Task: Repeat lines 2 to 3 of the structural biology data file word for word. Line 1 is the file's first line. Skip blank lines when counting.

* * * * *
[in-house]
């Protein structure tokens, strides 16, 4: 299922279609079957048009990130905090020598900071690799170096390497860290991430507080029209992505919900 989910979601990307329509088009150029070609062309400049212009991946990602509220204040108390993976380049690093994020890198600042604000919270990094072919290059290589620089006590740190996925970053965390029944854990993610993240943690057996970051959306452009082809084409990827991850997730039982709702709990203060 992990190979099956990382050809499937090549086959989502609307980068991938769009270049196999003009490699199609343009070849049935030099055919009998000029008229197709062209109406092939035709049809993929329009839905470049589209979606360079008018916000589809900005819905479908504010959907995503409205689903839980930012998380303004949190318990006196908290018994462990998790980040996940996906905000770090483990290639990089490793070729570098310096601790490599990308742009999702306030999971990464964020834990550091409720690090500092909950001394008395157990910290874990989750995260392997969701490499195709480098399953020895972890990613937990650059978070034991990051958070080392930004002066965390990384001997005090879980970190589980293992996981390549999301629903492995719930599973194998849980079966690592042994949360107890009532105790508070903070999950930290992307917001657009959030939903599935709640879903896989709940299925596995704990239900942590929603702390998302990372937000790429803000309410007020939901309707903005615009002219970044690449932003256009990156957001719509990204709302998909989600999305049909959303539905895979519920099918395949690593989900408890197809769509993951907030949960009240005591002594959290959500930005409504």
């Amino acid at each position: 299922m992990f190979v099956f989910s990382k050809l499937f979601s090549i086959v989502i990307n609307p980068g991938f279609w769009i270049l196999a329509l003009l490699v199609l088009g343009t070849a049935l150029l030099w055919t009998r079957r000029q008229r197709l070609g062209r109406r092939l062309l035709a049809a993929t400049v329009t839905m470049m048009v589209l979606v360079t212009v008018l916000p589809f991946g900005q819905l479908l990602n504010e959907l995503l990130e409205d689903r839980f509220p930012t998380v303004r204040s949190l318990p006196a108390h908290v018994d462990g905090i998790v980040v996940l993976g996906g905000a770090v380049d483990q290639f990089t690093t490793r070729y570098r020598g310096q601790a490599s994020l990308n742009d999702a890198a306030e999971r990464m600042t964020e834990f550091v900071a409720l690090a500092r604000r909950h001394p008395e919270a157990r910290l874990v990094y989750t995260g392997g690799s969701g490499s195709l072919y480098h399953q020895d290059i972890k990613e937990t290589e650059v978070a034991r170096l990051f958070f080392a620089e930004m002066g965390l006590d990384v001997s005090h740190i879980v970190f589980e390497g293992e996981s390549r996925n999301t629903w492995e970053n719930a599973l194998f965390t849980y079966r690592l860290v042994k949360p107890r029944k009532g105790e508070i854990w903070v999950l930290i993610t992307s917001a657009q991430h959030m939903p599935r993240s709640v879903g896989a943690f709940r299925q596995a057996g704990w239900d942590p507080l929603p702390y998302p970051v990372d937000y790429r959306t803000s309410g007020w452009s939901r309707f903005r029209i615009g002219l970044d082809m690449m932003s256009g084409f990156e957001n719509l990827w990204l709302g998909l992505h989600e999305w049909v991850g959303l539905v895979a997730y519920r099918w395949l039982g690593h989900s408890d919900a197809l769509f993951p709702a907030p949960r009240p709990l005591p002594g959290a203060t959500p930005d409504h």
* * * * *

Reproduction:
């Protein structure tokens, strides 16, 4: 299922279609079957048009990130905090020598900071690799170096390497860290991430507080029209992505919900 989910979601990307329509088009150029070609062309400049212009991946990602509220204040108390993976380049690093994020890198600042604000919270990094072919290059290589620089006590740190996925970053965390029944854990993610993240943690057996970051959306452009082809084409990827991850997730039982709702709990203060 992990190979099956990382050809499937090549086959989502609307980068991938769009270049196999003009490699199609343009070849049935030099055919009998000029008229197709062209109406092939035709049809993929329009839905470049589209979606360079008018916000589809900005819905479908504010959907995503409205689903839980930012998380303004949190318990006196908290018994462990998790980040996940996906905000770090483990290639990089490793070729570098310096601790490599990308742009999702306030999971990464964020834990550091409720690090500092909950001394008395157990910290874990989750995260392997969701490499195709480098399953020895972890990613937990650059978070034991990051958070080392930004002066965390990384001997005090879980970190589980293992996981390549999301629903492995719930599973194998849980079966690592042994949360107890009532105790508070903070999950930290992307917001657009959030939903599935709640879903896989709940299925596995704990239900942590929603702390998302990372937000790429803000309410007020939901309707903005615009002219970044690449932003256009990156957001719509990204709302998909989600999305049909959303539905895979519920099918395949690593989900408890197809769509993951907030949960009240005591002594959290959500930005409504």
């Amino acid at each position: 299922m992990f190979v099956f989910s990382k050809l499937f979601s090549i086959v989502i990307n609307p980068g991938f279609w769009i270049l196999a329509l003009l490699v199609l088009g343009t070849a049935l150029l030099w055919t009998r079957r000029q008229r197709l070609g062209r109406r092939l062309l035709a049809a993929t400049v329009t839905m470049m048009v589209l979606v360079t212009v008018l916000p589809f991946g900005q819905l479908l990602n504010e959907l995503l990130e409205d689903r839980f509220p930012t998380v303004r204040s949190l318990p006196a108390h908290v018994d462990g905090i998790v980040v996940l993976g996906g905000a770090v380049d483990q290639f990089t690093t490793r070729y570098r020598g310096q601790a490599s994020l990308n742009d999702a890198a306030e999971r990464m600042t964020e834990f550091v900071a409720l690090a500092r604000r909950h001394p008395e919270a157990r910290l874990v990094y989750t995260g392997g690799s969701g490499s195709l072919y480098h399953q020895d290059i972890k990613e937990t290589e650059v978070a034991r170096l990051f958070f080392a620089e930004m002066g965390l006590d990384v001997s005090h740190i879980v970190f589980e390497g293992e996981s390549r996925n999301t629903w492995e970053n719930a599973l194998f965390t849980y079966r690592l860290v042994k949360p107890r029944k009532g105790e508070i854990w903070v999950l930290i993610t992307s917001a657009q991430h959030m939903p599935r993240s709640v879903g896989a943690f709940r299925q596995a057996g704990w239900d942590p507080l929603p702390y998302p970051v990372d937000y790429r959306t803000s309410g007020w452009s939901r309707f903005r029209i615009g002219l970044d082809m690449m932003s256009g084409f990156e957001n719509l990827w990204l709302g998909l992505h989600e999305w049909v991850g959303l539905v895979a997730y519920r099918w395949l039982g690593h989900s408890d919900a197809l769509f993951p709702a907030p949960r009240p709990l005591p002594g959290a203060t959500p930005d409504h």